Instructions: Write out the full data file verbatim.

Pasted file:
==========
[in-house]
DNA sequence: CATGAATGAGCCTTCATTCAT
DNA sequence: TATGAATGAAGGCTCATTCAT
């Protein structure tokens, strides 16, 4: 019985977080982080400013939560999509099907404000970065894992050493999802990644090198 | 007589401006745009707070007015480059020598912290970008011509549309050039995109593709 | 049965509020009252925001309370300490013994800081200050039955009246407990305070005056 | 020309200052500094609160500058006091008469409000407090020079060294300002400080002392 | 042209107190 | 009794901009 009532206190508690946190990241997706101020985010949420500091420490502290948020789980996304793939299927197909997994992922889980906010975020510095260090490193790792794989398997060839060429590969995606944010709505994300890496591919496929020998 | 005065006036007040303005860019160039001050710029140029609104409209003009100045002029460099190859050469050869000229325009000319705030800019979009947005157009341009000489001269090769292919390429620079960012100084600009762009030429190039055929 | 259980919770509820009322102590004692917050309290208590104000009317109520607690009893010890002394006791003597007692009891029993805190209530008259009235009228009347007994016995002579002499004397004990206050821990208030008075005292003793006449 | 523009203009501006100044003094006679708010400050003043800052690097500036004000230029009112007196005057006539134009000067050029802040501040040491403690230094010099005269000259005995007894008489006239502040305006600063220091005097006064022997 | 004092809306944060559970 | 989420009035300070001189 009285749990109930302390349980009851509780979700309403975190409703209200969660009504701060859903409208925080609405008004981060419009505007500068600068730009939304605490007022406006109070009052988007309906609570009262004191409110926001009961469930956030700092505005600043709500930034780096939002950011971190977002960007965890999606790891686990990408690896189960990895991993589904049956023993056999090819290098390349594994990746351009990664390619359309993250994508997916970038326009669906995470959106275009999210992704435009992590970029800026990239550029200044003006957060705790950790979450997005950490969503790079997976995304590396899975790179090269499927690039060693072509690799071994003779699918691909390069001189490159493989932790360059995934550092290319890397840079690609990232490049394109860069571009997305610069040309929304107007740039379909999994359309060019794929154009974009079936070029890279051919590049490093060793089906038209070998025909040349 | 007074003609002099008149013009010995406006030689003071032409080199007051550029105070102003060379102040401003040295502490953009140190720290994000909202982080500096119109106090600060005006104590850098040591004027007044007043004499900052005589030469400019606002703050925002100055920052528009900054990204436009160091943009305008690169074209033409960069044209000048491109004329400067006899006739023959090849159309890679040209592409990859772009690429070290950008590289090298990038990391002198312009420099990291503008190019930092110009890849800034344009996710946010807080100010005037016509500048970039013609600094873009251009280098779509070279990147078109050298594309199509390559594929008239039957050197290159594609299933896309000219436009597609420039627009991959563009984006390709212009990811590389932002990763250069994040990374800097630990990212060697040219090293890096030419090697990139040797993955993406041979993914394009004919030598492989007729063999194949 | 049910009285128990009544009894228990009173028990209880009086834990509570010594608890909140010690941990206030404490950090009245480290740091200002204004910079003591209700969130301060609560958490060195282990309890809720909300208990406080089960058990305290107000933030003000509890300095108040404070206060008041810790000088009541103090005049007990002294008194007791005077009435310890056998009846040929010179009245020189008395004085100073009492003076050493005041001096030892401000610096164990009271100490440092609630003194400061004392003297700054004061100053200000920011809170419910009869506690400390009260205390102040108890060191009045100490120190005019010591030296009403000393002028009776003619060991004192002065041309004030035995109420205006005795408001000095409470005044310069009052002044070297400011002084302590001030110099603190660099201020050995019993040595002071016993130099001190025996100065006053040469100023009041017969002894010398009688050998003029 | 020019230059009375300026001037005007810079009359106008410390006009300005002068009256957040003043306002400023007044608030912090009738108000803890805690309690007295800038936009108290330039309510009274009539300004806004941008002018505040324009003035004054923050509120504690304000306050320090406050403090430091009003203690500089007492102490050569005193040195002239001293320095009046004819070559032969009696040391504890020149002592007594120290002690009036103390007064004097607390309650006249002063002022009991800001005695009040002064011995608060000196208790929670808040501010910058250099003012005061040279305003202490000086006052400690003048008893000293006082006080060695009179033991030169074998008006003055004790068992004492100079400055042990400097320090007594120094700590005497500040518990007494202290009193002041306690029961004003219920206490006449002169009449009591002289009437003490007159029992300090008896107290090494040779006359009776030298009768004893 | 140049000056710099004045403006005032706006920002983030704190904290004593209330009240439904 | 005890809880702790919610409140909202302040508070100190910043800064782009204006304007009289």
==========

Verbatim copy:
[in-house]
DNA sequence: CATGAATGAGCCTTCATTCAT
DNA sequence: TATGAATGAAGGCTCATTCAT
């Protein structure tokens, strides 16, 4: 019985977080982080400013939560999509099907404000970065894992050493999802990644090198 | 007589401006745009707070007015480059020598912290970008011509549309050039995109593709 | 049965509020009252925001309370300490013994800081200050039955009246407990305070005056 | 020309200052500094609160500058006091008469409000407090020079060294300002400080002392 | 042209107190 | 009794901009 009532206190508690946190990241997706101020985010949420500091420490502290948020789980996304793939299927197909997994992922889980906010975020510095260090490193790792794989398997060839060429590969995606944010709505994300890496591919496929020998 | 005065006036007040303005860019160039001050710029140029609104409209003009100045002029460099190859050469050869000229325009000319705030800019979009947005157009341009000489001269090769292919390429620079960012100084600009762009030429190039055929 | 259980919770509820009322102590004692917050309290208590104000009317109520607690009893010890002394006791003597007692009891029993805190209530008259009235009228009347007994016995002579002499004397004990206050821990208030008075005292003793006449 | 523009203009501006100044003094006679708010400050003043800052690097500036004000230029009112007196005057006539134009000067050029802040501040040491403690230094010099005269000259005995007894008489006239502040305006600063220091005097006064022997 | 004092809306944060559970 | 989420009035300070001189 009285749990109930302390349980009851509780979700309403975190409703209200969660009504701060859903409208925080609405008004981060419009505007500068600068730009939304605490007022406006109070009052988007309906609570009262004191409110926001009961469930956030700092505005600043709500930034780096939002950011971190977002960007965890999606790891686990990408690896189960990895991993589904049956023993056999090819290098390349594994990746351009990664390619359309993250994508997916970038326009669906995470959106275009999210992704435009992590970029800026990239550029200044003006957060705790950790979450997005950490969503790079997976995304590396899975790179090269499927690039060693072509690799071994003779699918691909390069001189490159493989932790360059995934550092290319890397840079690609990232490049394109860069571009997305610069040309929304107007740039379909999994359309060019794929154009974009079936070029890279051919590049490093060793089906038209070998025909040349 | 007074003609002099008149013009010995406006030689003071032409080199007051550029105070102003060379102040401003040295502490953009140190720290994000909202982080500096119109106090600060005006104590850098040591004027007044007043004499900052005589030469400019606002703050925002100055920052528009900054990204436009160091943009305008690169074209033409960069044209000048491109004329400067006899006739023959090849159309890679040209592409990859772009690429070290950008590289090298990038990391002198312009420099990291503008190019930092110009890849800034344009996710946010807080100010005037016509500048970039013609600094873009251009280098779509070279990147078109050298594309199509390559594929008239039957050197290159594609299933896309000219436009597609420039627009991959563009984006390709212009990811590389932002990763250069994040990374800097630990990212060697040219090293890096030419090697990139040797993955993406041979993914394009004919030598492989007729063999194949 | 049910009285128990009544009894228990009173028990209880009086834990509570010594608890909140010690941990206030404490950090009245480290740091200002204004910079003591209700969130301060609560958490060195282990309890809720909300208990406080089960058990305290107000933030003000509890300095108040404070206060008041810790000088009541103090005049007990002294008194007791005077009435310890056998009846040929010179009245020189008395004085100073009492003076050493005041001096030892401000610096164990009271100490440092609630003194400061004392003297700054004061100053200000920011809170419910009869506690400390009260205390102040108890060191009045100490120190005019010591030296009403000393002028009776003619060991004192002065041309004030035995109420205006005795408001000095409470005044310069009052002044070297400011002084302590001030110099603190660099201020050995019993040595002071016993130099001190025996100065006053040469100023009041017969002894010398009688050998003029 | 020019230059009375300026001037005007810079009359106008410390006009300005002068009256957040003043306002400023007044608030912090009738108000803890805690309690007295800038936009108290330039309510009274009539300004806004941008002018505040324009003035004054923050509120504690304000306050320090406050403090430091009003203690500089007492102490050569005193040195002239001293320095009046004819070559032969009696040391504890020149002592007594120290002690009036103390007064004097607390309650006249002063002022009991800001005695009040002064011995608060000196208790929670808040501010910058250099003012005061040279305003202490000086006052400690003048008893000293006082006080060695009179033991030169074998008006003055004790068992004492100079400055042990400097320090007594120094700590005497500040518990007494202290009193002041306690029961004003219920206490006449002169009449009591002289009437003490007159029992300090008896107290090494040779006359009776030298009768004893 | 140049000056710099004045403006005032706006920002983030704190904290004593209330009240439904 | 005890809880702790919610409140909202302040508070100190910043800064782009204006304007009289």